Millennials are finding KC a friendly place to be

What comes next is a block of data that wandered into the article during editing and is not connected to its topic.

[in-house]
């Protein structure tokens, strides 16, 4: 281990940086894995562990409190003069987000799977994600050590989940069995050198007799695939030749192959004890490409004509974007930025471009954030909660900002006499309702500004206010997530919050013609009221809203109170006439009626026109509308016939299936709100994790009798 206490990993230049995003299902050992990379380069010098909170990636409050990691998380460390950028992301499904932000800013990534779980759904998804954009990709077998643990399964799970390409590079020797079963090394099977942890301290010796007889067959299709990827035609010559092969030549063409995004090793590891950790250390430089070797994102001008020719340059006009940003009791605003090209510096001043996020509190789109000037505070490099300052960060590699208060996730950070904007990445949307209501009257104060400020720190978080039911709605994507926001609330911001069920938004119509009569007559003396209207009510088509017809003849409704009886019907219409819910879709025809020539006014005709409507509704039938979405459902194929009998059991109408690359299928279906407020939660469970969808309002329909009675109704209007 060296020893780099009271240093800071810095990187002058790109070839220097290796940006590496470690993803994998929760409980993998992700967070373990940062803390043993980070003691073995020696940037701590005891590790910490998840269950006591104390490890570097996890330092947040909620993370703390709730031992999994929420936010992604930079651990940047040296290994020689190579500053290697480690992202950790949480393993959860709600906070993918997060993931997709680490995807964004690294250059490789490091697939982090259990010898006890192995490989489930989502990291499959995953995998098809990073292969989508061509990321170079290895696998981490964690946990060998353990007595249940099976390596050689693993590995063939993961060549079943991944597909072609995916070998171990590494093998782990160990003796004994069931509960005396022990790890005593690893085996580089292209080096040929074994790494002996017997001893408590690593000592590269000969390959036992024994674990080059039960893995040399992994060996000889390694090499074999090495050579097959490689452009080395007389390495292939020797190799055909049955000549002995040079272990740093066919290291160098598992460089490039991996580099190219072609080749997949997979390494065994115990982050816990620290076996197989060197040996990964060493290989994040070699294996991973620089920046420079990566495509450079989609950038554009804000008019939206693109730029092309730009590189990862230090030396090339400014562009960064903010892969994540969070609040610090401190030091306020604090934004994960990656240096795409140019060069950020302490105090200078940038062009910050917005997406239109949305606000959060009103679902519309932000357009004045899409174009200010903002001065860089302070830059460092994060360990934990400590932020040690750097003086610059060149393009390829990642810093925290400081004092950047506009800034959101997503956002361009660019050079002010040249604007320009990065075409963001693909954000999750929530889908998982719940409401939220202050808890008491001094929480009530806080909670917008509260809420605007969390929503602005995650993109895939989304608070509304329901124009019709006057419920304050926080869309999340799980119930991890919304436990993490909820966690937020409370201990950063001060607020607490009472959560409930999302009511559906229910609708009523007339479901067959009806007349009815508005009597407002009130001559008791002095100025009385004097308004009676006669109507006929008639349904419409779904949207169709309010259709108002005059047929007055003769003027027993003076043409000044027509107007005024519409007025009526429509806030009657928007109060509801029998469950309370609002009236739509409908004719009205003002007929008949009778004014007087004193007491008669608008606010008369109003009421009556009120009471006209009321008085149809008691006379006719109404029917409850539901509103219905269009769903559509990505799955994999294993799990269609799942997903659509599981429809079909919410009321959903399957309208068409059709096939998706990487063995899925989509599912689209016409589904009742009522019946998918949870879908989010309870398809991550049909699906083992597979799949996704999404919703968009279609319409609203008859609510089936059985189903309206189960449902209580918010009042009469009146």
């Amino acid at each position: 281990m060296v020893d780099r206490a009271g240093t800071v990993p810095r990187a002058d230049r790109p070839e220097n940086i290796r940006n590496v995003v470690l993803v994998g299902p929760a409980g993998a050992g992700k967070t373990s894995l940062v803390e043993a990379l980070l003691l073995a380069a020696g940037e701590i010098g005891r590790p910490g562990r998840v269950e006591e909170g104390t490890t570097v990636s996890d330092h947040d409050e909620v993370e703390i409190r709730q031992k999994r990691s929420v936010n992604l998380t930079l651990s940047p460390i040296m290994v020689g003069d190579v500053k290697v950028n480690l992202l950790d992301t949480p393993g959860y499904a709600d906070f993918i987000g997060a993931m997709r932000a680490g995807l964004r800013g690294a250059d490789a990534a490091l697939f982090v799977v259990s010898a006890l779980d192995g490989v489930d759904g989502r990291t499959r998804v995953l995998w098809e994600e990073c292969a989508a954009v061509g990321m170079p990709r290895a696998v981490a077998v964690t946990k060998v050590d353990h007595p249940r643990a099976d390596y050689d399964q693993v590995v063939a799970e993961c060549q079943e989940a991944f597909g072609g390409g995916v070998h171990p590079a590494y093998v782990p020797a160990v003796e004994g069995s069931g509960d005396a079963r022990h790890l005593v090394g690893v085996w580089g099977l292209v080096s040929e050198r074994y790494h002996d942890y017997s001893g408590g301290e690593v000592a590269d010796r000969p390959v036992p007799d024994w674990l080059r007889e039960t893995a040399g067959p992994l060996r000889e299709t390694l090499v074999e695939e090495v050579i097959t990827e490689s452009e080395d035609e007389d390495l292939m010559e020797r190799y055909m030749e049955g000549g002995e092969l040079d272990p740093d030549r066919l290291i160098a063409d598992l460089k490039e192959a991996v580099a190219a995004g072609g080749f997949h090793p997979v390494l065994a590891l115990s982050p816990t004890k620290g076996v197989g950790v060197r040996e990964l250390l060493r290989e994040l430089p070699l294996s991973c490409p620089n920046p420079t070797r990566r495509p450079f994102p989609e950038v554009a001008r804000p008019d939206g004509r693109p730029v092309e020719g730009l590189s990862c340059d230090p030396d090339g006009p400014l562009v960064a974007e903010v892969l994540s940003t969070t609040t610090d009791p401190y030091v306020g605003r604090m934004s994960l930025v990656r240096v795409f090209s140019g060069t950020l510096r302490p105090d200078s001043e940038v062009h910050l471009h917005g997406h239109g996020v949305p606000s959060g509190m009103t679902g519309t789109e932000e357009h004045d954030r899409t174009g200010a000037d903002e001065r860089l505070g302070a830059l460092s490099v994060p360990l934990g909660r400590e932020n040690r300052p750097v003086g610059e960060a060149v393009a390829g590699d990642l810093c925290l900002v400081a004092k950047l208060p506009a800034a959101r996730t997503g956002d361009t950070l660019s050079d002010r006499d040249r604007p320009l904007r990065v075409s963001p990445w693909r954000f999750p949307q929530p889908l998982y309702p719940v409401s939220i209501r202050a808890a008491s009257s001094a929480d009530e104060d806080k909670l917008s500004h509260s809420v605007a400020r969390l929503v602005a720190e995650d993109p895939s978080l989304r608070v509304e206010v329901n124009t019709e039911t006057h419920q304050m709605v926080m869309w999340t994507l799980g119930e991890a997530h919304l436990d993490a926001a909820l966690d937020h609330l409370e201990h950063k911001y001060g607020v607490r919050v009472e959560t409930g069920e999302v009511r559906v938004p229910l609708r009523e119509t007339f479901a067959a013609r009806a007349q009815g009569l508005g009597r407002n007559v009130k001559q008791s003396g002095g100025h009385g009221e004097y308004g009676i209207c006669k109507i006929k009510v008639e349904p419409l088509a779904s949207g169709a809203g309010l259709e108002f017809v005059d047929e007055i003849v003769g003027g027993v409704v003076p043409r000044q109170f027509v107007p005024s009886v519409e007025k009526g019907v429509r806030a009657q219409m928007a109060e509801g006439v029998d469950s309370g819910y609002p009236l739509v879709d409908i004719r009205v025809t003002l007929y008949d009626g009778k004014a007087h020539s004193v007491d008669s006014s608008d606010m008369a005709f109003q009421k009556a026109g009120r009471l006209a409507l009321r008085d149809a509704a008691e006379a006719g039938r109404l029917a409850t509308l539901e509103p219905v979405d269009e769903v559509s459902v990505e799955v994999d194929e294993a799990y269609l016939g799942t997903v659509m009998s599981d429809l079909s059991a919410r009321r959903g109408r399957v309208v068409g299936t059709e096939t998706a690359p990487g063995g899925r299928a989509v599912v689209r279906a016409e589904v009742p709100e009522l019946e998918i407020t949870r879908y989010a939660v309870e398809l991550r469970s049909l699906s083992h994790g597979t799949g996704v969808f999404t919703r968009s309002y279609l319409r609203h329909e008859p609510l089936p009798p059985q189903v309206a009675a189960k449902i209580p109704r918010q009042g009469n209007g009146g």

You can find them where there’s live music, trendy food, an affordable home and a friendly environment where they feel they can make a difference. And in some very encouraging ways, both statistically and in the mysterious world of “buzz,” the Kansas City area is holding its own when it comes to appealing to the hot demographic called millennials. A study recently ranked us among the top 20 big U.S. metros when it came to adding young adults. It’s not just about being hip. Attracting those people born roughly between 1982 and 2004 is considered vital to the metro’s economic future. Just last week, MindMixer, an Omaha Web-hosting firm, announced it was moving to the Crossroads Arts District and creating 85 jobs, citing the area’s urban vibe and pool of tech-savvy people. To help further that favorable impression, the Kansas City Area Development Council launched a talent recruitment initiative to help local companies sell the area to young potential employees. Among its tactics is a scavenger hunt aimed at getting summer interns — brought to the area by big local corporations such as Hallmark, Cerner and Garmin — off the couch and discovering the charms of places including Brookside, Westport and the River Market. “We’re broadening our definition of what economic development is,” said Bob Marcusse, president and CEO of the development council. “Attracting and retaining that talent is important to company growth. If we can’t get that right, our ability to grow companies is lost.” Having more young people around also makes this a better place to live for all generations. Mayor Sly James, whose streetcar push is particularly appealing to the millennials’ affinity for urban living, said keeping and adding that age group to the local mix was a formula for a better future. “The value and importance is that these are the people who’ll be energizing us,” he said. “We need that creative, young class to keep us sharp and keep us on the edge as we rapidly change.” When it comes to hard numbers, the area ranked 14th among the nation’s 51 metros with populations over a million when it came to adding young adults, according to a recent report from the Brookings Institution. Read more here: BY KEVIN COLLISON The Kansas City Star]